Rides Horse asked for help and said she was thirsty, Peterson said. He gave her a bottle of Diet Coke, which, because of her injuries, she was able to drink only with a clean straw he happened to have, he said.

Peterson said he covered Rides Horse with a sleeping bag and drove to where he could call 911.

Peterson also flagged down Shawn Cottingham, Bureau of Indian Affairs police officer from the Wind River Reservation in Wyoming, who had been temporarily assigned to the Northern Cheyenne Reservation.

Cottingham testified he tried to communicate with Rides Horse, covered her with more blankets and took photographs of the scene. Rides Horse appeared to have been beaten and burned, he said.

Prosecutors also showed the jury graphic photos taken of Rides Horse at the Crow emergency room. The photos showed burns and injuries to her face, one of her legs and her back.

Prosecutors allege the defendants picked up Rides Horse at the Kirby Saloon to give her a ride home after she and her boyfriend argued at the bar. The defendants and Rides Horse were in a vehicle driven by Dimarzio Sanchez, when Whiteman began fighting with Rides Horse.

Dimarzio Sanchez drove up Castle Rock Road and stopped. Whiteman dragged Rides Horse out of the car, Rides Horse was stripped, and the fighting continued, prosecutors said. At one point, Dimarzio Sanchez showed Whiteman how to strangle Rides Horse with a bandanna, prosecutors allege. The attack culminated with Rides Horse being set on fire.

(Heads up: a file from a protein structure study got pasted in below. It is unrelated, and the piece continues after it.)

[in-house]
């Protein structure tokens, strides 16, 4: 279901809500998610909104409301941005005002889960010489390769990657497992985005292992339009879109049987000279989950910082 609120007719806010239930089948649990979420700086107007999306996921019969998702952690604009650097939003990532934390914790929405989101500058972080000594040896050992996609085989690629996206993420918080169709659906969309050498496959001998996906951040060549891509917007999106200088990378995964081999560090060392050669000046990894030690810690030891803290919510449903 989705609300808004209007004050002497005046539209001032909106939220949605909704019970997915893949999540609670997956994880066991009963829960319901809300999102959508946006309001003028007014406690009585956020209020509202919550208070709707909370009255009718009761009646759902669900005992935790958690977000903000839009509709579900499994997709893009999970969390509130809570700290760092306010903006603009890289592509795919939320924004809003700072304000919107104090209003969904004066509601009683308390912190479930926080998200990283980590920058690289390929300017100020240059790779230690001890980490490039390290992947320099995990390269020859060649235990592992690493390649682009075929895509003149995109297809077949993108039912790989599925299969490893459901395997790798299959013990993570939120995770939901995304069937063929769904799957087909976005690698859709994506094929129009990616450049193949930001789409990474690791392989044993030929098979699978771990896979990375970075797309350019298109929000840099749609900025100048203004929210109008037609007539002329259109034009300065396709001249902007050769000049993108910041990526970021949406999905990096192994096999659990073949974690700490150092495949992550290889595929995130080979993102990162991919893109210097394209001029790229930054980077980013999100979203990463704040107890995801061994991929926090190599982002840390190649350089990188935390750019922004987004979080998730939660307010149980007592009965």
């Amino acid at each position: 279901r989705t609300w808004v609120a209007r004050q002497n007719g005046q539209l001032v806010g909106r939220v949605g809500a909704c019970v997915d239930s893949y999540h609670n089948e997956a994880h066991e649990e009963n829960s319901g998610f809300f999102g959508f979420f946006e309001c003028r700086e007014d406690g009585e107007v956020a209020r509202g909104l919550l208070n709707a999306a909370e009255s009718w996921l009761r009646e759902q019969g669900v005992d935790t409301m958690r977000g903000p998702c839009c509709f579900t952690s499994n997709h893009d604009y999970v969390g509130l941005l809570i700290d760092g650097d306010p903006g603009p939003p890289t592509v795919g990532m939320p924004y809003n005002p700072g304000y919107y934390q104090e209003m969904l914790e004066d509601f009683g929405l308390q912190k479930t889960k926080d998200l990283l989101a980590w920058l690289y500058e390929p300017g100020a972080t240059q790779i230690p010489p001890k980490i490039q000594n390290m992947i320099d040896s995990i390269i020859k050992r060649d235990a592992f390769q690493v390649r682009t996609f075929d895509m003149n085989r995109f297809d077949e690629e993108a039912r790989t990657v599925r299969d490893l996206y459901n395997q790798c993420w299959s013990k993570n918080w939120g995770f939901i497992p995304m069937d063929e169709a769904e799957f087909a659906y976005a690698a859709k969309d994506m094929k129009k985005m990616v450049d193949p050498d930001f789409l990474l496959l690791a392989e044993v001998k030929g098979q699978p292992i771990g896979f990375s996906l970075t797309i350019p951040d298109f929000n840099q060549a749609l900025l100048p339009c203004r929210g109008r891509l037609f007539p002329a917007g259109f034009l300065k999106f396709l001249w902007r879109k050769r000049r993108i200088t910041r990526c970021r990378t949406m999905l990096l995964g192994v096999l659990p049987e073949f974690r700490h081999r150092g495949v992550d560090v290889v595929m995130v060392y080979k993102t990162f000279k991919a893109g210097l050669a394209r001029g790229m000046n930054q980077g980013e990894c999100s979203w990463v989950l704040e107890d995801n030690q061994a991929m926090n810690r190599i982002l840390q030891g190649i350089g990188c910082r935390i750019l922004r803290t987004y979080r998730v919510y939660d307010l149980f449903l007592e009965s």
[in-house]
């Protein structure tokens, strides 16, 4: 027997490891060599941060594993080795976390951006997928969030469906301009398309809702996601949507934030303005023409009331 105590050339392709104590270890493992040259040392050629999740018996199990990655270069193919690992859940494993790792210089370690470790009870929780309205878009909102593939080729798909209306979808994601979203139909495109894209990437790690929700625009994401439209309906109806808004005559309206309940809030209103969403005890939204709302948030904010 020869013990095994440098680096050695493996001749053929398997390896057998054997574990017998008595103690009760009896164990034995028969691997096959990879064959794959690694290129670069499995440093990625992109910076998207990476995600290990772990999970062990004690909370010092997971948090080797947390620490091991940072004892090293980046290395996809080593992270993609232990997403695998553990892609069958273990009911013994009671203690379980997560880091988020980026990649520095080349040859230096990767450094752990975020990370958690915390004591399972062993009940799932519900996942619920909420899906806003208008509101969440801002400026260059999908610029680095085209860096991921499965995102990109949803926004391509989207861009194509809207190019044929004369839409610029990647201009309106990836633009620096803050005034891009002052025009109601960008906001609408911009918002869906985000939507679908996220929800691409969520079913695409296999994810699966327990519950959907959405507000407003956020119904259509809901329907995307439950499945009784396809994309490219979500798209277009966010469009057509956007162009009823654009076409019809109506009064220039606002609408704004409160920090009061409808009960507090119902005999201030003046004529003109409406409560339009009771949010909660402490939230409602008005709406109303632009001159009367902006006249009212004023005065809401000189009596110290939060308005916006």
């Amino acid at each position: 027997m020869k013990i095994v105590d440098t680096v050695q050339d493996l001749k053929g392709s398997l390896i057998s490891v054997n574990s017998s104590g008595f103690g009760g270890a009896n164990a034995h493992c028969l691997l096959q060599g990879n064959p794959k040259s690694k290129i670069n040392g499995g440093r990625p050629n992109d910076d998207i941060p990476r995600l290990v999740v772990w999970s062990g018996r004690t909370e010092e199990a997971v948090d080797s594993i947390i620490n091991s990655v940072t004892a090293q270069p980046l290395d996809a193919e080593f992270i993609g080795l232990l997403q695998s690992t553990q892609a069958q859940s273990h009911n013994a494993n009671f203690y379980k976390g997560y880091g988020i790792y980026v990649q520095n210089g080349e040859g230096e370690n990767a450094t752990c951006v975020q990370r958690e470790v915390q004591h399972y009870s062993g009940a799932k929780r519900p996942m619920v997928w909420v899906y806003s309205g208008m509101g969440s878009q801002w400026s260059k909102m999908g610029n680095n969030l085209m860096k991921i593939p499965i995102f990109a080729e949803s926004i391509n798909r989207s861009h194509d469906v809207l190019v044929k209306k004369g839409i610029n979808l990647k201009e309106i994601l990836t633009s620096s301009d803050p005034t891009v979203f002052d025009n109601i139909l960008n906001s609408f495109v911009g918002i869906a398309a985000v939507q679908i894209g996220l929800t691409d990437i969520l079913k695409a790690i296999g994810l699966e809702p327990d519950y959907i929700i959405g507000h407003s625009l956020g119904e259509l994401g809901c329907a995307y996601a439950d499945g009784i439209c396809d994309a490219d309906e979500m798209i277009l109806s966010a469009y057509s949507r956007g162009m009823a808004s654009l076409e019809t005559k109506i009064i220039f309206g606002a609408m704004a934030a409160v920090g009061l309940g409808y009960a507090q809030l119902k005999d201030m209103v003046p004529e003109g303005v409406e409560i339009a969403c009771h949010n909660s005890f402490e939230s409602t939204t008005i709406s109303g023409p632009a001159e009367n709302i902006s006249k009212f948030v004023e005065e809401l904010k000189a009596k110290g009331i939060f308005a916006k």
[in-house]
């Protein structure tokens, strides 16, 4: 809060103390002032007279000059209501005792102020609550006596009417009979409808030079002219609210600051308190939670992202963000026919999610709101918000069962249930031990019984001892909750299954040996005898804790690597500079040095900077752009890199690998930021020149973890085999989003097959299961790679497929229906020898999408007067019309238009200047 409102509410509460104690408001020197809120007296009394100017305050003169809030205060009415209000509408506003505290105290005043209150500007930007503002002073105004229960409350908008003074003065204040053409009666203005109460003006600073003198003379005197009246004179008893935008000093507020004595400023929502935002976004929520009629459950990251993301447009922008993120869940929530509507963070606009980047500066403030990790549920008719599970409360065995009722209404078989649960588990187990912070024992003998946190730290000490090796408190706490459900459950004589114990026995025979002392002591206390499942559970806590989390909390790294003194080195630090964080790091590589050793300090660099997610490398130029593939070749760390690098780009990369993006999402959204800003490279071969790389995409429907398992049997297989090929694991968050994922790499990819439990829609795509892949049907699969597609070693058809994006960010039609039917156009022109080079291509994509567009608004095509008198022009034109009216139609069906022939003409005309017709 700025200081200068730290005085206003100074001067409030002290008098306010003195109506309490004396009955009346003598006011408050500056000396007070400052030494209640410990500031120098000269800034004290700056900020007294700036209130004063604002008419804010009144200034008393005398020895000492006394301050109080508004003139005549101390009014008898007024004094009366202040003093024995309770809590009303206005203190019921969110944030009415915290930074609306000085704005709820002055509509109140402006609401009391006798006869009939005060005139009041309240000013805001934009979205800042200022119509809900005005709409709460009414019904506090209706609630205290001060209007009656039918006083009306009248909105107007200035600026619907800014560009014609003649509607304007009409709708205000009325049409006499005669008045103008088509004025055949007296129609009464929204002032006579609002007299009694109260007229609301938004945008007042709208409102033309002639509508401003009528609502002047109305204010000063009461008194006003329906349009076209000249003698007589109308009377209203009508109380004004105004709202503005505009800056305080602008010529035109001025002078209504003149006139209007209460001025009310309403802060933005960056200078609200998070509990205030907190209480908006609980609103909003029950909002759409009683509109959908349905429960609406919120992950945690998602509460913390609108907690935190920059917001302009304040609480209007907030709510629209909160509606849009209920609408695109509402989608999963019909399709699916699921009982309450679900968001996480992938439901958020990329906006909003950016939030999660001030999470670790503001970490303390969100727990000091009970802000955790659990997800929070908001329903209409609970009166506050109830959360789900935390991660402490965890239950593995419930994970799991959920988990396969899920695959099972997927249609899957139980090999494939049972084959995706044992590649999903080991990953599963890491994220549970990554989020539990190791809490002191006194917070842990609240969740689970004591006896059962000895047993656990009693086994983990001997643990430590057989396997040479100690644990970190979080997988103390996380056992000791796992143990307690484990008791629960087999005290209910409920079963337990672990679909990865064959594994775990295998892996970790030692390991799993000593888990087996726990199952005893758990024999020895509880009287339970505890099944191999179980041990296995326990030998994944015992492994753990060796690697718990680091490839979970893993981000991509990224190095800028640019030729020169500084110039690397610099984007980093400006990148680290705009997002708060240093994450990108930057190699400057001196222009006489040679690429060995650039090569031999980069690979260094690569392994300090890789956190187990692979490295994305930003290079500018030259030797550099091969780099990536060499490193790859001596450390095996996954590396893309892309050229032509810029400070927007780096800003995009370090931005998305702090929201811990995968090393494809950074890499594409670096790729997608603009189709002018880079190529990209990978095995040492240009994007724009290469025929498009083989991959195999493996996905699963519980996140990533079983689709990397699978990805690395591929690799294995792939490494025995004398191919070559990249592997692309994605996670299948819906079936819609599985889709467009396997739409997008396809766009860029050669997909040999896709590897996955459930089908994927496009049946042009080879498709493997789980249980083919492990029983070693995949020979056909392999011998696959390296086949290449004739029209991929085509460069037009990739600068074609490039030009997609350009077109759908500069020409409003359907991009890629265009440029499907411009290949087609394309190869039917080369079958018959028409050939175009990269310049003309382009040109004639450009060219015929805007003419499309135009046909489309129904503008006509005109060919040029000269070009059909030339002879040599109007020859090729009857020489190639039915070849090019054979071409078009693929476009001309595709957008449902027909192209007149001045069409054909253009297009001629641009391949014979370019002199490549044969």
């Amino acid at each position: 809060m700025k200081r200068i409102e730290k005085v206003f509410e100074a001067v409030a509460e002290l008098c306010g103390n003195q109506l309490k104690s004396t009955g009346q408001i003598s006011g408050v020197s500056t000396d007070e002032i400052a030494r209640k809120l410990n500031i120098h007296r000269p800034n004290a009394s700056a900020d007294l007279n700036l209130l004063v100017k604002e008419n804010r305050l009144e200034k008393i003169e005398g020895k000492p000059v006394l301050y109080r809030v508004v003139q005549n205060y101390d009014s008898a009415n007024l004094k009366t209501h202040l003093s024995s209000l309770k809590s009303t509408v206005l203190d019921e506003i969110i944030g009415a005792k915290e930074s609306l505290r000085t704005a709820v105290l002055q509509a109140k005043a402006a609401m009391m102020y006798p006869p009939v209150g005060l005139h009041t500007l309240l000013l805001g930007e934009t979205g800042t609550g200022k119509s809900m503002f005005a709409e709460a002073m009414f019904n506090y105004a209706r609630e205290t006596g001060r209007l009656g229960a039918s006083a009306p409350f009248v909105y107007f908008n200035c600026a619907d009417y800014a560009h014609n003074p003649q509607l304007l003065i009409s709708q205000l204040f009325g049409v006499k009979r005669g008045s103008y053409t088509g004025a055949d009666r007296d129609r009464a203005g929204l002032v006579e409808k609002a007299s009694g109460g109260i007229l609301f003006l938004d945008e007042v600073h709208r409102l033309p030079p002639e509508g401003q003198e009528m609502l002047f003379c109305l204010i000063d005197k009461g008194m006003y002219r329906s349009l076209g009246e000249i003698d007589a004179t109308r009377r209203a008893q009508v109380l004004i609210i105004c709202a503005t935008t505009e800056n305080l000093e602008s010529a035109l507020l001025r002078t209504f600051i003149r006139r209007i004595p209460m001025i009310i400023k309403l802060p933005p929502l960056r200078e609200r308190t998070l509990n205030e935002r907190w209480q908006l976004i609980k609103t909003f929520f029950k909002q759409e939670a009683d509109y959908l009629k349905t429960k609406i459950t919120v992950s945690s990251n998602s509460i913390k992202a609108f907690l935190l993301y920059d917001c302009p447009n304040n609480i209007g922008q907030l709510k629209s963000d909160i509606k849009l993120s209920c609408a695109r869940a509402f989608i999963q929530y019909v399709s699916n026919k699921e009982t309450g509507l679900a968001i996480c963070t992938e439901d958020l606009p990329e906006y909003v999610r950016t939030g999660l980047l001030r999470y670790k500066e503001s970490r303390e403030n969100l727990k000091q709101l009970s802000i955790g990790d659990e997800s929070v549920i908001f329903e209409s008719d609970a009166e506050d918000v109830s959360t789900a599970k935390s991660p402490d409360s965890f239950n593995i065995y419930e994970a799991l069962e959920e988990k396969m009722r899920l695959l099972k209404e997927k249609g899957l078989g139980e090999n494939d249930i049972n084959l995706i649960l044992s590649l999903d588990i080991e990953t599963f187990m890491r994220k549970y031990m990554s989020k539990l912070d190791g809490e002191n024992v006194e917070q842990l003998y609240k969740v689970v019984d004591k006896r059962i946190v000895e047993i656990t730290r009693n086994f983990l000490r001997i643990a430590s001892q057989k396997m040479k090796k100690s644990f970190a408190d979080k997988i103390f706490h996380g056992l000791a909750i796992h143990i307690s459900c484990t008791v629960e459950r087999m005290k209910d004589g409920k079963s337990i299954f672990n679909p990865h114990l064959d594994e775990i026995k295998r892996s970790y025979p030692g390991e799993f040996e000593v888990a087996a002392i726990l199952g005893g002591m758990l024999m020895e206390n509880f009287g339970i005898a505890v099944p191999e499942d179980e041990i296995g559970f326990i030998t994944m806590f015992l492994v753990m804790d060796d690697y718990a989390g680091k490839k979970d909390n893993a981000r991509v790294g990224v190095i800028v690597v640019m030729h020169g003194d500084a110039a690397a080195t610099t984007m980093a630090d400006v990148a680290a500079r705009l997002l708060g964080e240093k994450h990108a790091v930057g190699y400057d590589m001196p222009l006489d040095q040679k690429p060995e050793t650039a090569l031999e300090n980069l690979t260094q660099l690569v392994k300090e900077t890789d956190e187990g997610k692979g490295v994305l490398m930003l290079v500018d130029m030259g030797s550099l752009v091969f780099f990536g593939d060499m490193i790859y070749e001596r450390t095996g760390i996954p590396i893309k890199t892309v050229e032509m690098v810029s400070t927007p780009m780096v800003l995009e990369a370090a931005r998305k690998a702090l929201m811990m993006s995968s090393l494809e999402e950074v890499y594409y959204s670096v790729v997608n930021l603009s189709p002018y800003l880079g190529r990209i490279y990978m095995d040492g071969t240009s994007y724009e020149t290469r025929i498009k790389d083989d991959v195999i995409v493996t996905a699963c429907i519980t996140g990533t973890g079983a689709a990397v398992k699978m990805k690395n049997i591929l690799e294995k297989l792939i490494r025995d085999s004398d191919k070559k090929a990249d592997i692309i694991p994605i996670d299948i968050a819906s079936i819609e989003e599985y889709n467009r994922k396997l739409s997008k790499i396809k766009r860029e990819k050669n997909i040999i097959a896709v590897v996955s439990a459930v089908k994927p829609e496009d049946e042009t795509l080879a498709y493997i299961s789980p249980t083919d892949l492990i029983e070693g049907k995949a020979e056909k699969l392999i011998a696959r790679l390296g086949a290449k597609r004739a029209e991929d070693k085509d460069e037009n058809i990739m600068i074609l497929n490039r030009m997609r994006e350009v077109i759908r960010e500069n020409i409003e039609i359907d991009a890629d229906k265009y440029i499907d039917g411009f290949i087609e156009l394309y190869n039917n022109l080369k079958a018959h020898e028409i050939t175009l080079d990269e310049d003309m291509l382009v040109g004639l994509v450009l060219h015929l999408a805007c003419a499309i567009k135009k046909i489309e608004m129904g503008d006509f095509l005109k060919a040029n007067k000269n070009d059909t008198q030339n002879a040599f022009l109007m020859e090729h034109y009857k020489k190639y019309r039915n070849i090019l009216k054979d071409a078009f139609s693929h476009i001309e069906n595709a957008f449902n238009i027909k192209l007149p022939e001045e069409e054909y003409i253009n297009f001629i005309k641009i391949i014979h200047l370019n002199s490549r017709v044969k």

Prosecution witness Judaya Threefingers, 19, of Lame Deer, said she was with the Sanchez brothers, Whiteman, Rides Horse and others as they left the Kirby Saloon.

Threefingers, who was 17 at the time, said she had been drinking all day and continued drinking with group. She said everyone was drunk but that Dimarzio Sanchez was “driving all right.”

Threefingers said she met Rides Horse for the first time that night.

Whiteman and Rides Horse got into an argument over a man, and Whiteman, who was in the front passenger seat, began throwing punches at Rides Horse, who was in the back seat, Threefingers said.

Whiteman eventually told Dimarzio Sanchez to pull over on Castle Rock Road so she could continue fighting Rides Horse, Threefingers said. Everyone got out of the vehicle, and Whiteman and Rides Horse ended up on the ground fighting, she said.

Rides Horse was stripped naked, and the Sanchez brothers and Whiteman told her and another witness to get back into the car and to turn up the music, Threefingers said. That’s when they were looking for the gas can and the trunk was open, she said.

Whiteman left and came back to the car crying. Threefingers said she heard a male voice say, “you didn’t finish it” and offered a bandanna. Whiteman left again.

At some point, the Sanchez brothers and Whiteman returned to the vehicle, Threefingers said. Dimarzio Sanchez told her to not look back, while Whiteman said that if she looked back, she’d “end up just like her,” Threefingers said.

“Did you look back?” asked Assistant U.S. Attorney Lori Suek.

“Yes,” Threefingers answered.

“What did you see?” Suek continued.

“Fire,” Threefingers said.

Threefingers said she was too scared to call law enforcement and didn’t talk to anyone.

The trial will continue on Tuesday with U.S. District Judge Susan Watters presiding.



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Federal Court, Yellowtone County Reporter

Federal court and county reporter for The Billings Gazette.